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Help save Toronto’s oldest and biggest red oak

Toronto’s oldest (250 years) and biggest (24.5 metres or 80 feet) red oak lives beside a bungalow in the backyard at 76 Coral Gable Drive in North York.

The City of Toronto has agreed to purchase the property, tear down the house and create a parkette showcasing the tree. The completion of the sale is conditional upon the City fundraising $430,000 by December 12, 2020. The City will match private donations $3 to $1 donated. As of November 13, $256,819 has been raised – that’s about 60% of the goal.

In the event the campaign falls short, the money raised will go to to Toronto Urban Forestry’s Community Planting and Stewardship Grant and the Greening Partnership Grant programs. These programs support tree planting and stewardship on private land and publicly accessible green spaces in Toronto, helping reach the target of 40 per cent tree canopy cover in the city.

There is increasing pressure for redevelopment in Toronto, and environmental concerns are often ignored to make way for the heavy equipment and new bricks and mortar. I know this to be true watching and fighting over-development in my own community. Just a few years ago, on Good Friday when no officials would be around to stop it, a front-end loader dug a huge hole where once stood a bungalow just down the street from here. They dug the hole so close to half a dozen mature spruce trees they wobbled in the breeze and the tops of some had to be lopped off to prevent them from falling on the nearby homes. These trees were all destroyed. That left one mature tree on the property. The crew running the sewer lines to the 2 new homes squeezed onto the lot cut the main roots and that tree too died.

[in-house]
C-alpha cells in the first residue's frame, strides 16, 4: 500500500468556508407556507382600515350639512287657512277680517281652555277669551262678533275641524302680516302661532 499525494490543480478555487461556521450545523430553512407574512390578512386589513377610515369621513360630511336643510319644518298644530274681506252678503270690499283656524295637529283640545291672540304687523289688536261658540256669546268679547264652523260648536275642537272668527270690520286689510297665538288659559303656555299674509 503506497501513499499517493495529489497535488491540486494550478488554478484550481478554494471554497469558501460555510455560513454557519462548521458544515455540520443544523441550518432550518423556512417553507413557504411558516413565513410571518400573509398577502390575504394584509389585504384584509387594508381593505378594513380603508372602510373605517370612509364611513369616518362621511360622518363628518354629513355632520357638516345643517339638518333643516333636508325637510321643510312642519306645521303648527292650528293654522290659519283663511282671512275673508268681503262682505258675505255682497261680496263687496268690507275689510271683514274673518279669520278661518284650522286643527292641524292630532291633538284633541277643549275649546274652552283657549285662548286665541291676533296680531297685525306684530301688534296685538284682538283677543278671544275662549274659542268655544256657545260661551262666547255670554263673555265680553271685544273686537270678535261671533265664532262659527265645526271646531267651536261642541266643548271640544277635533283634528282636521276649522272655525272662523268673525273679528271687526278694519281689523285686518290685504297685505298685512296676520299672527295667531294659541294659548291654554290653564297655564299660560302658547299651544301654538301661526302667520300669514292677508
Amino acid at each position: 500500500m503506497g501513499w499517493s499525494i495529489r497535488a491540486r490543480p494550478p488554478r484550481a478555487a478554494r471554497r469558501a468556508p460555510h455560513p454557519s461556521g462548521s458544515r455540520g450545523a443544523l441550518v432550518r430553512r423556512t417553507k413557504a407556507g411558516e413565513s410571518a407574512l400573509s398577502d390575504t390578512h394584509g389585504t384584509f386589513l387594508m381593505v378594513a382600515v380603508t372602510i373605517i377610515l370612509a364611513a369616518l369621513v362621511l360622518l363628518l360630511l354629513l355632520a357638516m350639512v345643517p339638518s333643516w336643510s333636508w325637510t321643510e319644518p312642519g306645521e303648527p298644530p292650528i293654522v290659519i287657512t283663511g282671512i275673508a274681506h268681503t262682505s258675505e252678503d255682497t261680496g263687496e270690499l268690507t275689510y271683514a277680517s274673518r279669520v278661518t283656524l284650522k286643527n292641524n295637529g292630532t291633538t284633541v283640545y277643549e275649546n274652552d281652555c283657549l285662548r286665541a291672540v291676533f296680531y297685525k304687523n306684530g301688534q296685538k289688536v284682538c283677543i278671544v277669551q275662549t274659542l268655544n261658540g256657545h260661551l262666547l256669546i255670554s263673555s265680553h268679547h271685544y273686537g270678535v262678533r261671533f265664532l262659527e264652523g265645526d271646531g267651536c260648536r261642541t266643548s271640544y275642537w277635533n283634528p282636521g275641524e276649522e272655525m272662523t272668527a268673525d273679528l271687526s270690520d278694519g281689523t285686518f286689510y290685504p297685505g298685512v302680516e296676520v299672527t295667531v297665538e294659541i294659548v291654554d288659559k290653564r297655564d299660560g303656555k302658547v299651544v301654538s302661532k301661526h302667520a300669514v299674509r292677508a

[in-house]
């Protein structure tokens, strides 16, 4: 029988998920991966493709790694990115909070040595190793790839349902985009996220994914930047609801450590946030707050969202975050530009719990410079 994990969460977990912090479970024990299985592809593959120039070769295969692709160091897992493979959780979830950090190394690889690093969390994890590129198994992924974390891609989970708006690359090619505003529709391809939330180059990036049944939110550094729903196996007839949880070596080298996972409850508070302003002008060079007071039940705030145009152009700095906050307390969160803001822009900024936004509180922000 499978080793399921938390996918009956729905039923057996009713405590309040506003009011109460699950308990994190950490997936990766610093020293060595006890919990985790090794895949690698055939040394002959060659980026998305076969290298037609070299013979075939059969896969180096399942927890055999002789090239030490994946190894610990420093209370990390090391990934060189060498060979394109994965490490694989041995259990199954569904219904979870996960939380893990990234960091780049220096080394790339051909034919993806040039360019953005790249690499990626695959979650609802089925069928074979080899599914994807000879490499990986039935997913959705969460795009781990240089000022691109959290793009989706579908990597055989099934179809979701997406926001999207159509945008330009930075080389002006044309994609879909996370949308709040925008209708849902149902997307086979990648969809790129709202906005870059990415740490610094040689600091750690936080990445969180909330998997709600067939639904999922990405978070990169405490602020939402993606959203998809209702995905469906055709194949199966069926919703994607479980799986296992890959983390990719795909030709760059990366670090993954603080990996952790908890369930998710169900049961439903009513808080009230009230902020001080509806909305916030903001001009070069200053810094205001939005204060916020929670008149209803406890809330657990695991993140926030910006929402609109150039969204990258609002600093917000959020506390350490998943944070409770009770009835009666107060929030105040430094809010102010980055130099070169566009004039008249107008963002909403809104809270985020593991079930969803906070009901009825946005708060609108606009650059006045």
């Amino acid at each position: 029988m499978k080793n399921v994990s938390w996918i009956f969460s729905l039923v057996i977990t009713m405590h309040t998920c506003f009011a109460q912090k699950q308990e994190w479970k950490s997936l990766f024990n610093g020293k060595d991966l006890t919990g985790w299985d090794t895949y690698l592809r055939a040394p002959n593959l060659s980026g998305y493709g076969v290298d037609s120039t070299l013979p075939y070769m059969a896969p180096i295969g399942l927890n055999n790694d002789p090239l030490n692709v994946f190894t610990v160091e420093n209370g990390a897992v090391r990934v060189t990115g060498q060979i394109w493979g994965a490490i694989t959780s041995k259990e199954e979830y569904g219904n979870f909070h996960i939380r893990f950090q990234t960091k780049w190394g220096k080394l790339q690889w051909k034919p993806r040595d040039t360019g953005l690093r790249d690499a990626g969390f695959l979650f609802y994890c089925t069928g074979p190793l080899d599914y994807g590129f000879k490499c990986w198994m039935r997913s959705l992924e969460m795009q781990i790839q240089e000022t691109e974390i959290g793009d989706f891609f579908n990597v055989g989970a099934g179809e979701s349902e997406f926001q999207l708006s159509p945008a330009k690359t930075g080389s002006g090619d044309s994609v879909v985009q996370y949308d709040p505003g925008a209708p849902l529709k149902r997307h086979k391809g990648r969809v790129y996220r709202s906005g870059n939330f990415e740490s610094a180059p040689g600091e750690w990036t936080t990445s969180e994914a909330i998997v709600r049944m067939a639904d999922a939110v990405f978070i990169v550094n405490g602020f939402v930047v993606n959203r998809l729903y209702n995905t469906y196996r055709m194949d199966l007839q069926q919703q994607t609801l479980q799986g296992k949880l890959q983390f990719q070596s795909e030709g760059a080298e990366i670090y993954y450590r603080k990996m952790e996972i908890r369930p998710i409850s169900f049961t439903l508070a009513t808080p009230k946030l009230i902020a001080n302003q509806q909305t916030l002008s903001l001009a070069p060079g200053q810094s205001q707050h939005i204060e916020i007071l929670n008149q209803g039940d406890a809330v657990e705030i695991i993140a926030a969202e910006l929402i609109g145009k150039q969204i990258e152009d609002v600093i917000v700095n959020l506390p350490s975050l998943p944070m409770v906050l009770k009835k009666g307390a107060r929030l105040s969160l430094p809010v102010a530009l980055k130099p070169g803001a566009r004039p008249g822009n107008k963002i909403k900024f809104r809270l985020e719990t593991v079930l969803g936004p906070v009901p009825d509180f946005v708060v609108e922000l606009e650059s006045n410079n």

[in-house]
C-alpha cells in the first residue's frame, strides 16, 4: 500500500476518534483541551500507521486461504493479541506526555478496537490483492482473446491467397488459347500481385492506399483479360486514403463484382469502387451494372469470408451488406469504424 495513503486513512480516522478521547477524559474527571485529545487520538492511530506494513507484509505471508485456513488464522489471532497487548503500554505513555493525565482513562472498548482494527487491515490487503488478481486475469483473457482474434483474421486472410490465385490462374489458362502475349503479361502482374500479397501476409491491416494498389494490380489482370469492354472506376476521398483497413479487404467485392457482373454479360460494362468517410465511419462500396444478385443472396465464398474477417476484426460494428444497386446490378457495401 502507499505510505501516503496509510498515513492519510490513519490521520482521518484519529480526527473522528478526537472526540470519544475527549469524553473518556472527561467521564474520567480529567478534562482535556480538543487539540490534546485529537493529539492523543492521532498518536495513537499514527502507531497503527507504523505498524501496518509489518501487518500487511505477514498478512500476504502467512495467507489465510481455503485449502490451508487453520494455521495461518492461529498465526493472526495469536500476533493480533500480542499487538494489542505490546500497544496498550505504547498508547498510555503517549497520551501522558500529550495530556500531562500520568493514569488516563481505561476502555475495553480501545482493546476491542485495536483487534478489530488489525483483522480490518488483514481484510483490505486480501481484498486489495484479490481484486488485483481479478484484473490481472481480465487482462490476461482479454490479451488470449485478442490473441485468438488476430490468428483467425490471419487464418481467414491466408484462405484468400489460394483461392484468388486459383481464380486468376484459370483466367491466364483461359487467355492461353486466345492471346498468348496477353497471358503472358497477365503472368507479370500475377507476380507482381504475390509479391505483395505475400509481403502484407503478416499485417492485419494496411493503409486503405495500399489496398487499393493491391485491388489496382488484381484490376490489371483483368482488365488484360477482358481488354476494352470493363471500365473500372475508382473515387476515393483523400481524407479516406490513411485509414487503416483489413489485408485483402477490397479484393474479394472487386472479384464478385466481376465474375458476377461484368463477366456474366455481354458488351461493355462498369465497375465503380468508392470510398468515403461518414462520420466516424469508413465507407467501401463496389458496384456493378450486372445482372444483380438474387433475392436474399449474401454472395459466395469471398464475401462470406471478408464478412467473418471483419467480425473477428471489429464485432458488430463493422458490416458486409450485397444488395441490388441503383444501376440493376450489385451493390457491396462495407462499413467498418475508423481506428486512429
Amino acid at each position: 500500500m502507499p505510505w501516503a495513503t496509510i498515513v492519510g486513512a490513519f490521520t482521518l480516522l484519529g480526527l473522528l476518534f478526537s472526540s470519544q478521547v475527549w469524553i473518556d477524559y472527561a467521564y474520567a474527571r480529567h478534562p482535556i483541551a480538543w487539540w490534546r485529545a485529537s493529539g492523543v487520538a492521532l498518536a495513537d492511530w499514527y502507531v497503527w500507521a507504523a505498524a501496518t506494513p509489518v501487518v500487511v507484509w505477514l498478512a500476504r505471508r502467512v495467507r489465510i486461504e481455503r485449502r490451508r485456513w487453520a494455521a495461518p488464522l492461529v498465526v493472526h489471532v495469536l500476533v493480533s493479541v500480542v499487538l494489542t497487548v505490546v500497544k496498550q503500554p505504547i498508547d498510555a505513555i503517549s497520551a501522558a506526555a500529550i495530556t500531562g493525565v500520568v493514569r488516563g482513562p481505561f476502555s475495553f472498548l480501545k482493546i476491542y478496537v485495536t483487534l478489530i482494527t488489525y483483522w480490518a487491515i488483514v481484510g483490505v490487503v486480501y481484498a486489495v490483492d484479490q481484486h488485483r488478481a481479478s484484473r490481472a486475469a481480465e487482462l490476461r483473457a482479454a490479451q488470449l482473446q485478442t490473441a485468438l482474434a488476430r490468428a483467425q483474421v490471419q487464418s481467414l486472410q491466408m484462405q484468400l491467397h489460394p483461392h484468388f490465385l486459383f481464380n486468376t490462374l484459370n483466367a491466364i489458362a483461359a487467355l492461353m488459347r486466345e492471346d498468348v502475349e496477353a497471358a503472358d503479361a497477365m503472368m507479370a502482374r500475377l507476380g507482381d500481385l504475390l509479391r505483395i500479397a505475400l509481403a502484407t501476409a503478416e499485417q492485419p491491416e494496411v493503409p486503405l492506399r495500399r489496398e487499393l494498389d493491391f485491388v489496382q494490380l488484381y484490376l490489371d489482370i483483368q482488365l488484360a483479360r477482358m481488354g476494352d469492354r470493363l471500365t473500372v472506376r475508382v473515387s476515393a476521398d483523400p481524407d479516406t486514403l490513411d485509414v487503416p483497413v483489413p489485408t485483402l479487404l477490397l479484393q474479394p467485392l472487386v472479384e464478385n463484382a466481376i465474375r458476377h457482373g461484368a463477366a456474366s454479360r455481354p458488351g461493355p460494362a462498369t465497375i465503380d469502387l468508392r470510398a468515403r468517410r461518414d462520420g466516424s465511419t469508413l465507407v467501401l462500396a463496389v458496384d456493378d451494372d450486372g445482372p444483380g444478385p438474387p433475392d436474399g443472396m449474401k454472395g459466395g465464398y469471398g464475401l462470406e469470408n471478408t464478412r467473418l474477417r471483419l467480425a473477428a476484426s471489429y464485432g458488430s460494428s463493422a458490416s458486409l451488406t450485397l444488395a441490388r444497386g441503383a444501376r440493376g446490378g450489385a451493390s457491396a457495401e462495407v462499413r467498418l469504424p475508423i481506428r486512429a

Up the street from here, 3 mature walnut trees were destroyed to make way for a monster home not so long ago. I asked the owner if she couldn’t find a way to build around them and save these trees. She told me she loved the trees and wanted to save them but she had no choice. “It’s my dream home,” she said. It may have been her dream home but that didn’t stop her from putting the property on the market.

I expect intensification pressure to continue in Toronto and we will lose many more mature trees in the City. Sure, new trees are planted, but it takes a very very long time for them to mature. We have right now an opportunity to protect one very old, very big tree. I recognize we are in very tough times right now with the pandemic at hand and the restrictions on business that come with it. If you’re doing OK through this and you can afford a few bucks toward this campaign, please donate. We did. I’d ask also that you tell your friends and share this message. The deadline is approaching quickly. Finally, I’d like to recognize Mark and Mary Cullen, who have made a leadership donation of $100,000 to this campaign.

Thank you.

1 Comment so far

  1. Salvelinas Fontinalis